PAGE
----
One of the more popular domestic political narratives, after the most recent elections, is how progressives and liberals are losing patience with President Obama. The logic for the elections, inconceivably, was that somehow people who disagreed with President Obama’s falling into line with the Beltway mentality would then vote for Republicans and even the Tea Party candidates. Sure. Right.
I’d agree with David Brooks (who somehow manages to take off his top hat and monocle to write down notes pillaging the cosmo-drinking DC elite from the corner of a Georgetown party he’s attending with the rest of his fellow cosmo-drinking DC elite) who said in a column a little while ago that, despite President Obama’s flailing poll numbers, he is a shoe-in for a second term because there’s just no one else as compelling as President Obama. Not domestically, not internationally. I guess what the underlying message of this is that President Obama is the Tiger Woods/Brett Favre/Kim Kardashian of politics. And that’s what gets you elected.
Anyway. It has been baffling, even as someone who lives in DC, to watch Obama and other progressives defend horrible TSA precedents while leaving such glaring security vulnerabilities elsewhere. It’s been weird to see Obama waffle on “Don’t Ask, Don’t Tell”, or to continue to push for more eavesdropping, torture, secret trials, and other things you would expect a constitutional lawyer to object to on some sort of even minor grounds for an American who believes in values over survivalism and tribalism, us vs. them. It’s been alarming to see more searches and seizures, and pretty much every reaction to the Wikileaks (despite Assange being a douche). Where is the restraint? Where does this encroachment end?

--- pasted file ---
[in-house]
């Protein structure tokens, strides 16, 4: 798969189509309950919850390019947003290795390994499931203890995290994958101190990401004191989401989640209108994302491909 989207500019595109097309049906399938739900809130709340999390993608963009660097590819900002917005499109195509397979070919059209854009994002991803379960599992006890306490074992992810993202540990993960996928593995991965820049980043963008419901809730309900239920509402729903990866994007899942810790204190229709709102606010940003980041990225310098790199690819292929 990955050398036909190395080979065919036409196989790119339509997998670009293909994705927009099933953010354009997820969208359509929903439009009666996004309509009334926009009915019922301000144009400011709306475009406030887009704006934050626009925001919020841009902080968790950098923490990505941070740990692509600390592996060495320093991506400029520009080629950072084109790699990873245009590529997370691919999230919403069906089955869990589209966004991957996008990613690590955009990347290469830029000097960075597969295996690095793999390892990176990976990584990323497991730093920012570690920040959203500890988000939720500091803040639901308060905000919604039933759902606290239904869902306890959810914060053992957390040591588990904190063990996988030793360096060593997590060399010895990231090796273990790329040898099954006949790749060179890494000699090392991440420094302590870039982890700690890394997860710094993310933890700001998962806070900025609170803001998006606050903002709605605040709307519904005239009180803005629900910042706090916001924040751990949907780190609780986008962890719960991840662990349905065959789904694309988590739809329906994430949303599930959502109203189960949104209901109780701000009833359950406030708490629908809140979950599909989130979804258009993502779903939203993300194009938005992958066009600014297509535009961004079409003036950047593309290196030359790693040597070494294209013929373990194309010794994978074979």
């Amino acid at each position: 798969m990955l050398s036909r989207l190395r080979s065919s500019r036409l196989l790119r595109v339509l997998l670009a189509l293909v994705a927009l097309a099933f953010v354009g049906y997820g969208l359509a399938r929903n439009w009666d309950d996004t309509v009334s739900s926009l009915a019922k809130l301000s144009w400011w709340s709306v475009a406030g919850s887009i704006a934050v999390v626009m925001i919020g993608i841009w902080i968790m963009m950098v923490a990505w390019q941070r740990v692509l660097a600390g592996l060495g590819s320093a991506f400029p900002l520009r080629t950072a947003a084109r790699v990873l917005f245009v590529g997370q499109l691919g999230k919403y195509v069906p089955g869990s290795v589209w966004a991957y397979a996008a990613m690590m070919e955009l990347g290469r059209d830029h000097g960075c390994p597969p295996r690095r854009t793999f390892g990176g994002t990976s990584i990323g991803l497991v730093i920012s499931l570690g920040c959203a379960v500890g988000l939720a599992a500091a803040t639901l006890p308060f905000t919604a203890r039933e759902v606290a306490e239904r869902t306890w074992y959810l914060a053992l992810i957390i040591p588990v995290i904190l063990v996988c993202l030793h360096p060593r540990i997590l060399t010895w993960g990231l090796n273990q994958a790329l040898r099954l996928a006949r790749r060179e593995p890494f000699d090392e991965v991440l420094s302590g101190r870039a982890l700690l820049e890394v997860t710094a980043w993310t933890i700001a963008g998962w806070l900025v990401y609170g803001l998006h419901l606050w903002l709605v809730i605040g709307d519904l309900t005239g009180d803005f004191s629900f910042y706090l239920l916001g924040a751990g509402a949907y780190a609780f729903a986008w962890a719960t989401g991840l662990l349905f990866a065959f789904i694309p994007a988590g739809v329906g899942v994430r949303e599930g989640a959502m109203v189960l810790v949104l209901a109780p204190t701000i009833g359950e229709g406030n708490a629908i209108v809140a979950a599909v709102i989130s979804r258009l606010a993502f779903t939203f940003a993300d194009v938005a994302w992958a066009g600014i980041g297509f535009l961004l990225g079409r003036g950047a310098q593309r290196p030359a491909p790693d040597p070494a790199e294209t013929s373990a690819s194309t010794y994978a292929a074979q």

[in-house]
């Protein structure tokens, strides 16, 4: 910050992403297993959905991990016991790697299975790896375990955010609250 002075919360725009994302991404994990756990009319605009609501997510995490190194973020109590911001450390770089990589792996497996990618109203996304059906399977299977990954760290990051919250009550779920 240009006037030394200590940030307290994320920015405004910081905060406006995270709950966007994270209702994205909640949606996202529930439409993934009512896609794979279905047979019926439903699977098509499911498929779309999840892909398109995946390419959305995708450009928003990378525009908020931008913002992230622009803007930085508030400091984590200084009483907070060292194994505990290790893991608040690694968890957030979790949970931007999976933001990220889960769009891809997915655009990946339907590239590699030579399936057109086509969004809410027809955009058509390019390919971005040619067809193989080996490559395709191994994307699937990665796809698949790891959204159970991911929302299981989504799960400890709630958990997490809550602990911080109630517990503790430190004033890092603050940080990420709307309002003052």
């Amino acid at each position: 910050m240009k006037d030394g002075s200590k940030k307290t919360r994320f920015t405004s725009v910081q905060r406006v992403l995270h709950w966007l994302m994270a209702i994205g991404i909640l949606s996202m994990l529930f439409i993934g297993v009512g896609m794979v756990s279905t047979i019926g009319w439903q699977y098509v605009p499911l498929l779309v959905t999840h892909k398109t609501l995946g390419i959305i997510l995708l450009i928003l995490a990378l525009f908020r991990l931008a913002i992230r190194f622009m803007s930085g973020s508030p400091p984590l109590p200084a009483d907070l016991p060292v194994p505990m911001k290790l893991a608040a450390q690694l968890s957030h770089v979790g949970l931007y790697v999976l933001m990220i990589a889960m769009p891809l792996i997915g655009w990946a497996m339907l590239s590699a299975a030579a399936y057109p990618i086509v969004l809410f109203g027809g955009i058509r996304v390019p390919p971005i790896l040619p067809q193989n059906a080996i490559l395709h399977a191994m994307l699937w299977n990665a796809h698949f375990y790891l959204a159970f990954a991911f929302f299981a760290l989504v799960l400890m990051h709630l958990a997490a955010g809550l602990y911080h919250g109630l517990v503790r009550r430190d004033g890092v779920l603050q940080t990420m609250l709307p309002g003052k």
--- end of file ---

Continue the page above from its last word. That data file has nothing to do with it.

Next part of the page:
The most ponderous lack of initiative perhaps is the willingness to not balance the budget and try to reduce the deficit, and then to compound it by defending Reaganomics by refusing to raise taxes for the ultra-rich, even as income inequality reaches historic levels.
The whole business just smacks of an ultra-wealthy class that sees no safe alternative for itself outside of “get rich or die tryin’”, despite realizing deep down that such an attitude for a society is unhealthy. “Get rich or die tryin’” of course has been the mantra for the United States for the last two decades or so (gangster rap and lobbyists capitalized on this pretty quickly — it took the blue-bloods a while to catch on before turning finance into a get-rich-quick theft scheme which adds little social value), and this mentality has spread across the globe as others realize it’s a more successful strategy for them to just follow along and ride the wave while they can.
Pragmatism is not a quality that the national political system finds much value in pursuing right now. While Senators, Representatives, and the Executive Branch probably have noble intentions at some level, the incentives towards chasing the money, chasing re-election, and irrational but very human game theory of screwing yourself as long as you screw your opponent more (by stonewalling in Congress) are just too great. Particularly since recent legal precedents allow for anonymous, unlimited funding of political causes in the name of freedom of speech.
Thus, it is impossible to have something like a Chinese Five Year Plan to come up with a pragmatic strategic reassessment of U.S. global or regional strategy (although the military does have quadrennial reviews), or a long-term pragmatic panel to figure out how to become debt neutral as a superpower (although this is being attempted by President Obama). Any attempts at a cohesive strategy are blown apart in the Senate or House as the debate between Keynesianism and Friedmanism/Randism continues. The GOP-controlled House, meanwhile, is promising to block all bills until tax cuts are extended to the ultra-wealthy. These are the times we live in.
This isn’t so discomforting if you’re of the belief that democracy is the least worst outcome amongst all others, as the saying goes. Maybe you believe that out of the chaos of democratic, representative politics arrives the outcome that’s most acceptable to all parties.
It will be a topic of great international affairs debate within the next century whether quasi-authoritarian governments at least in terms of strategy and planning will have advantages over the merciless political climate that modern democracy (within the U.S. anyway) promotes. Look how much interest there already is in watching whether China and smaller oil states can produce viable societies in their own top-down models or whether democracies like India or the U.S. can readily address their most dire concerns.